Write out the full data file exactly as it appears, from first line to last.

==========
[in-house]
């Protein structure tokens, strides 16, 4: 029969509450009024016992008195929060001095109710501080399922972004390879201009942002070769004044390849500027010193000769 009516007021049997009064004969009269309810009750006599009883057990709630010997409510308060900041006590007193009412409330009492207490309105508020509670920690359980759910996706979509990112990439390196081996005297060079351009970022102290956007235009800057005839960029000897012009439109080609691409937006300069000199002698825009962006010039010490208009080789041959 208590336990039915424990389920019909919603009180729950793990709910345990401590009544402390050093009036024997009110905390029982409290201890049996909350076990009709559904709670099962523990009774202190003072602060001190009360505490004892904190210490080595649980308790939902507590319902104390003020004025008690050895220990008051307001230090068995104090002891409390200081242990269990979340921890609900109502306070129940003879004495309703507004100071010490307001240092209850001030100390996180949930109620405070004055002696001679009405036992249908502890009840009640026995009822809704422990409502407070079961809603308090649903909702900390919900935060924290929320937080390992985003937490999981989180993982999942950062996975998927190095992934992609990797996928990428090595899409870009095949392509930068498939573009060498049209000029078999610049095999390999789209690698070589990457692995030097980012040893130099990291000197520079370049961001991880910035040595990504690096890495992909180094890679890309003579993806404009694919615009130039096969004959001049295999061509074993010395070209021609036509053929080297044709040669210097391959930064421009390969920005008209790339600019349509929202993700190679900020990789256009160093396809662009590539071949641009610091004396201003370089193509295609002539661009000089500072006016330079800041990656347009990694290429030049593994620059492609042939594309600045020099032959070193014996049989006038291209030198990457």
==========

[in-house]
């Protein structure tokens, strides 16, 4: 029969509450009024016992008195929060001095109710501080399922972004390879201009942002070769004044390849500027010193000769 009516007021049997009064004969009269309810009750006599009883057990709630010997409510308060900041006590007193009412409330009492207490309105508020509670920690359980759910996706979509990112990439390196081996005297060079351009970022102290956007235009800057005839960029000897012009439109080609691409937006300069000199002698825009962006010039010490208009080789041959 208590336990039915424990389920019909919603009180729950793990709910345990401590009544402390050093009036024997009110905390029982409290201890049996909350076990009709559904709670099962523990009774202190003072602060001190009360505490004892904190210490080595649980308790939902507590319902104390003020004025008690050895220990008051307001230090068995104090002891409390200081242990269990979340921890609900109502306070129940003879004495309703507004100071010490307001240092209850001030100390996180949930109620405070004055002696001679009405036992249908502890009840009640026995009822809704422990409502407070079961809603308090649903909702900390919900935060924290929320937080390992985003937490999981989180993982999942950062996975998927190095992934992609990797996928990428090595899409870009095949392509930068498939573009060498049209000029078999610049095999390999789209690698070589990457692995030097980012040893130099990291000197520079370049961001991880910035040595990504690096890495992909180094890679890309003579993806404009694919615009130039096969004959001049295999061509074993010395070209021609036509053929080297044709040669210097391959930064421009390969920005008209790339600019349509929202993700190679900020990789256009160093396809662009590539071949641009610091004396201003370089193509295609002539661009000089500072006016330079800041990656347009990694290429030049593994620059492609042939594309600045020099032959070193014996049989006038291209030198990457």